An athlete is playing football and gets slammed in the head during a game. Does he have a concussion? Researchers at the University of Rochester in New York and their German colleagues came up with a finger prick biomarker blood test that could quickly and cheaply answer that question in the future, helping to keep injured athletes out of the game and avoid additional harm.
The Wall Street Journal highlights their work, published in PLOS ONE Jan. 8. If further studies can support the initial findings, the test could help add a more definitive option to the roster of concussion diagnostic tools. According to the Brain Trauma Foundation (BTF), traditional symptomatic or other diagnostic assessments have their merit, but often take substantial amounts of time. What's more, CAT and MRI scans can miss things, the BTF's website explained.
As The Wall Street Journal noted, the research team's work focuses on an injury biomarker known as S100B, a brain protein. First, they measured S100B baseline levels from 46 subjects who played contact sports in both Rochester and Munich. Then they gauged S100B levels with a finger-prick blood test in 17 patients who appeared to have concussions based on their symptoms within three hours of injury. The results: S100B levels appeared to jump at least 46% above the baseline measurement in players who faced head injury and consistently pointed to concussion.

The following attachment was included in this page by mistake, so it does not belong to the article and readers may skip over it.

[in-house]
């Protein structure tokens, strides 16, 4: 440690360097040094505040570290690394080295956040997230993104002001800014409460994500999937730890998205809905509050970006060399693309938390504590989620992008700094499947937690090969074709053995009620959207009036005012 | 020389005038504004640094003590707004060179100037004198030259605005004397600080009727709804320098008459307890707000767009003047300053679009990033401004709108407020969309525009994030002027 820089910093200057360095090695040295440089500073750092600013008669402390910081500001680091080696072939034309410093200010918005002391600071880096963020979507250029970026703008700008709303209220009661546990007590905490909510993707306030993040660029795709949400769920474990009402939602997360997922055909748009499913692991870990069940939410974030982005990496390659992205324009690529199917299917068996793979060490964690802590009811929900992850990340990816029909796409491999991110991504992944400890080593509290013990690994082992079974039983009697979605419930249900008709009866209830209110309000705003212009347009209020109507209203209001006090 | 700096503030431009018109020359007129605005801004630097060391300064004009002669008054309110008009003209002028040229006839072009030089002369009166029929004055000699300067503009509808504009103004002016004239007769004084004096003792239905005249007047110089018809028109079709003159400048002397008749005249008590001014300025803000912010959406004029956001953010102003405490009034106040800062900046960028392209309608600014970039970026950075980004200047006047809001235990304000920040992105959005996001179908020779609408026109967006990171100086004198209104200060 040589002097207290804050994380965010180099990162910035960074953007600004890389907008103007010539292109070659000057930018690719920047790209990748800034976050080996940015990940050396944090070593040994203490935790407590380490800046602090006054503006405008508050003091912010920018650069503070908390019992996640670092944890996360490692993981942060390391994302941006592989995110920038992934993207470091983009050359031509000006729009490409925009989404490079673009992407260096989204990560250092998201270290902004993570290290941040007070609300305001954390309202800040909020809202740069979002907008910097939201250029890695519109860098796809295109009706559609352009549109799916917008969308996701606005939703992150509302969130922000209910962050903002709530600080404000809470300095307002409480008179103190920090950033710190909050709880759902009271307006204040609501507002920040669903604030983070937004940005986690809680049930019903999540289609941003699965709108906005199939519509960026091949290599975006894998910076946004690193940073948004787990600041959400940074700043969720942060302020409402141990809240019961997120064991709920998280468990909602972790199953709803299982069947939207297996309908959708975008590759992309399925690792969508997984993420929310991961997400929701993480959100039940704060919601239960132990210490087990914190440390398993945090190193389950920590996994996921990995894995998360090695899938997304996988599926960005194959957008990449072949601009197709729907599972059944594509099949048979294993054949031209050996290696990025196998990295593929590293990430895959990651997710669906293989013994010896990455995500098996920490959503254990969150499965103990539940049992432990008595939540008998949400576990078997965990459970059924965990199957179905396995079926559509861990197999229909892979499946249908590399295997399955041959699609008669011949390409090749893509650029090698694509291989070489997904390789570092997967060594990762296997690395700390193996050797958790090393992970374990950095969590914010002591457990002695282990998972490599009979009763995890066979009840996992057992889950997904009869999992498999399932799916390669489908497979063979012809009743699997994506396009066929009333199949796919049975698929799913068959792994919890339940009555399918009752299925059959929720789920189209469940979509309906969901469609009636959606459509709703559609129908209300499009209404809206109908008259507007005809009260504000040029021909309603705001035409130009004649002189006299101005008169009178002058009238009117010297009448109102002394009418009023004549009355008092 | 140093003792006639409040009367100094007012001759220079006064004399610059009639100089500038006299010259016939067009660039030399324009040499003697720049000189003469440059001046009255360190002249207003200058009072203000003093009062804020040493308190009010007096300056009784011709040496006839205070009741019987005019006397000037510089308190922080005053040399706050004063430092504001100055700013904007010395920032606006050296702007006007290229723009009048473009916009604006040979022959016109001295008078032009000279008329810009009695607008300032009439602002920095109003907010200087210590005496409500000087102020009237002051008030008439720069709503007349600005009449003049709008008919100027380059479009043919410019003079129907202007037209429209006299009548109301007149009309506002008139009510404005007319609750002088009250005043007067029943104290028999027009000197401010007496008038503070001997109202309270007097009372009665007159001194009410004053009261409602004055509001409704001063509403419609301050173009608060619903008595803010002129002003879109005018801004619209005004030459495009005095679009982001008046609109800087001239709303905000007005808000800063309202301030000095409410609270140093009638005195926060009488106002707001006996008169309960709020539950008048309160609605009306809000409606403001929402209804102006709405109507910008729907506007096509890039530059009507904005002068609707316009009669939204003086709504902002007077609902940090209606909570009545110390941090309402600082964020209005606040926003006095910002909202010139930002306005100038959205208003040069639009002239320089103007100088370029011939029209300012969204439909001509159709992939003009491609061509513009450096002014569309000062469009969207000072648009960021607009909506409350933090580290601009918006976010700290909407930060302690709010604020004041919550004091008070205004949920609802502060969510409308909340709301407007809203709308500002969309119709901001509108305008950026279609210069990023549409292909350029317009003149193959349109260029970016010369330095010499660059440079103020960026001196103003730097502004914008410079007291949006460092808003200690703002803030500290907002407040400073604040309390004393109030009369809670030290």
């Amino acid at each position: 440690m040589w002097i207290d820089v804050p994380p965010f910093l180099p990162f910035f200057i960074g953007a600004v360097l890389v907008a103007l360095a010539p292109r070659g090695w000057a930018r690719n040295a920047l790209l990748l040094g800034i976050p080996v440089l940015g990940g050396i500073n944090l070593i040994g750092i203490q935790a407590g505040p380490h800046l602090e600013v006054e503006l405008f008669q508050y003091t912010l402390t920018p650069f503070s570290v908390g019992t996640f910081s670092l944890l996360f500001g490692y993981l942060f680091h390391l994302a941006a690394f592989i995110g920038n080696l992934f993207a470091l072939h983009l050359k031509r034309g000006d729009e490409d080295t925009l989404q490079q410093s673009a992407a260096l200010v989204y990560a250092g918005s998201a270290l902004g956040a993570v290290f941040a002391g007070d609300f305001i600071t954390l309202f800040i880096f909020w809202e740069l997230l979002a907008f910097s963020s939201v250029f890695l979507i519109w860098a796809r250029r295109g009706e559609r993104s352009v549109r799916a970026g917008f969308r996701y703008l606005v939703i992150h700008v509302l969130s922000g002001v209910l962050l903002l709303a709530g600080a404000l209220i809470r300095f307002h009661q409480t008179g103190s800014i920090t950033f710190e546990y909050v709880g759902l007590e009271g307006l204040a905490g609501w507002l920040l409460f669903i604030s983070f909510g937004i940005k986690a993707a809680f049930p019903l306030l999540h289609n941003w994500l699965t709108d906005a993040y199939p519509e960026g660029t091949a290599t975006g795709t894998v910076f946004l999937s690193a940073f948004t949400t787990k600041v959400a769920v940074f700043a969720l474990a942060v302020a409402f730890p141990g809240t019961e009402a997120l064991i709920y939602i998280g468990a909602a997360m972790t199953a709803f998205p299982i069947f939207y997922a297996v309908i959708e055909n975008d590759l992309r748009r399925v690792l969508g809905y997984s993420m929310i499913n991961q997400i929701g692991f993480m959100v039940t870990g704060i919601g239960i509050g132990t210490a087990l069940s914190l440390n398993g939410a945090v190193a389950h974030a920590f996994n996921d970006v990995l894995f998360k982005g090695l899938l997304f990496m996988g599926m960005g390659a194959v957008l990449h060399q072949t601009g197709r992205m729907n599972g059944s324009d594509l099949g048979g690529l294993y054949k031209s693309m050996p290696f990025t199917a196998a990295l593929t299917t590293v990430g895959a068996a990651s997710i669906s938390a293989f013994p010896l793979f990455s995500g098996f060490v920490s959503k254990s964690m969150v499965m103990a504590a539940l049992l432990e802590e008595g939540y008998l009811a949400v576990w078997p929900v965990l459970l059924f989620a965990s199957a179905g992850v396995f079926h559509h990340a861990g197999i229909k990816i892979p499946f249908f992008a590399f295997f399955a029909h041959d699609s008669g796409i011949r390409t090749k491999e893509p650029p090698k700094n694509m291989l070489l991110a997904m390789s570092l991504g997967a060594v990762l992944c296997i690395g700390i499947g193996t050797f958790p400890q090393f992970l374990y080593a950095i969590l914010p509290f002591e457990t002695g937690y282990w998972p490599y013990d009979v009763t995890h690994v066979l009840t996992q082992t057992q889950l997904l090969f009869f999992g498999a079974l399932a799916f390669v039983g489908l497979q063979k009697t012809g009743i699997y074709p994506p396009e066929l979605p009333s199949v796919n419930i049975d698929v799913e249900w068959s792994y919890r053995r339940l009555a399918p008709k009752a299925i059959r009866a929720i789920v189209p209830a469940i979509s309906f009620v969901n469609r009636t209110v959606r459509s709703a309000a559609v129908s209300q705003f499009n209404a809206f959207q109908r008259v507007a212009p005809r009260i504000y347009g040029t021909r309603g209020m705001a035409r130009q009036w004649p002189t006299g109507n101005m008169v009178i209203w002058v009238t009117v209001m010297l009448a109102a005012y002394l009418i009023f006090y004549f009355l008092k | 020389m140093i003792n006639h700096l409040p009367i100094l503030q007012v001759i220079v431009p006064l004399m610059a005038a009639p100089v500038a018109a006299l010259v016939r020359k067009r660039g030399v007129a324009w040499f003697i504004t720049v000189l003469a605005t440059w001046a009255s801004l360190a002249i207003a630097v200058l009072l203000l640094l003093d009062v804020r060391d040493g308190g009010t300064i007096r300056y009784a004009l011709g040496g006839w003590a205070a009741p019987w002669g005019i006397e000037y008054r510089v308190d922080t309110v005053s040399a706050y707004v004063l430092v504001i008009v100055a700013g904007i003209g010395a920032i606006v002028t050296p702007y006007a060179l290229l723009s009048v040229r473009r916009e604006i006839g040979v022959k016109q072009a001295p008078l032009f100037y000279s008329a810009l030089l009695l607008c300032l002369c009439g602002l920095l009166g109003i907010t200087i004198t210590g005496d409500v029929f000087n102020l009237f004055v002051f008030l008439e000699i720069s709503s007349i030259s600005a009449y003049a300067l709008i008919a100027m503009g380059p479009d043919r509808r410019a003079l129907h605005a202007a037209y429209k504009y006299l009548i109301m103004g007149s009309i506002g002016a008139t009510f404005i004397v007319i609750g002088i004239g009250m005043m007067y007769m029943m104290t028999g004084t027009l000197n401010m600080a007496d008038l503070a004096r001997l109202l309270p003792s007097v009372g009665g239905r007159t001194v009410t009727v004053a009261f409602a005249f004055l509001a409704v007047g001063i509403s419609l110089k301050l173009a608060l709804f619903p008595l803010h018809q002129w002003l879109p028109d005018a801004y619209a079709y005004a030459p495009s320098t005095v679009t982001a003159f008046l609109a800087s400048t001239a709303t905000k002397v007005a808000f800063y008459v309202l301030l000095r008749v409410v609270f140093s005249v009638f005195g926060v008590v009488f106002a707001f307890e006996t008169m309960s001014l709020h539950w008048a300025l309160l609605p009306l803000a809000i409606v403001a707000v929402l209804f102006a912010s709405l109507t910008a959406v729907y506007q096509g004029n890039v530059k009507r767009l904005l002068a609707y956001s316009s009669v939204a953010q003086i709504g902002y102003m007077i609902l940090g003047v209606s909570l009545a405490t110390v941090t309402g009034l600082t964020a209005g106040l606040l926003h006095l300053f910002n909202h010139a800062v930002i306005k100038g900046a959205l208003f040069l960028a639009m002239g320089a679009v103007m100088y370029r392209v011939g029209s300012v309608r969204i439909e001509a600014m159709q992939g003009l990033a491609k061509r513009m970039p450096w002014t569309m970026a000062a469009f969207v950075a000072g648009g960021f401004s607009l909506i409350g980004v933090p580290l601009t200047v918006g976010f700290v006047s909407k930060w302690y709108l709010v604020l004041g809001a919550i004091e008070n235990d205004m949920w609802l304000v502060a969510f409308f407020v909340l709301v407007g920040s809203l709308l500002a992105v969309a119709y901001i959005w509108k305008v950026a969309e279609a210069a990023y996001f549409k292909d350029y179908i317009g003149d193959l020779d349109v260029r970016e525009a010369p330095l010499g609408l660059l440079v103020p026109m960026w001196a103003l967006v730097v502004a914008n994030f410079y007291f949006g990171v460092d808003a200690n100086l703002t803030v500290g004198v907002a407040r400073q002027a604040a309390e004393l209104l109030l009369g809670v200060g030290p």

According to the article, S100B testing doesn't have FDA approval yet. But it is already in play in Europe in the assessment of potential concussion patients. One potential obstacle: The equipment can be cumbersome. Industry has already stepped in to develop S100B finger-prick tests that would be simple to use. The WSJ posits that coaches could ensure their use during a football game, but such a simple test would also have some benefit in more general emergency situations involving head trauma.
A test involving players is by no means definitive, but it is a good start. Early diagnostics could prevent further harm, but also allow for quicker treatment. Assuming further trials also succeed, a finger-prick blood test for concussion could make a difference on the field or beyond.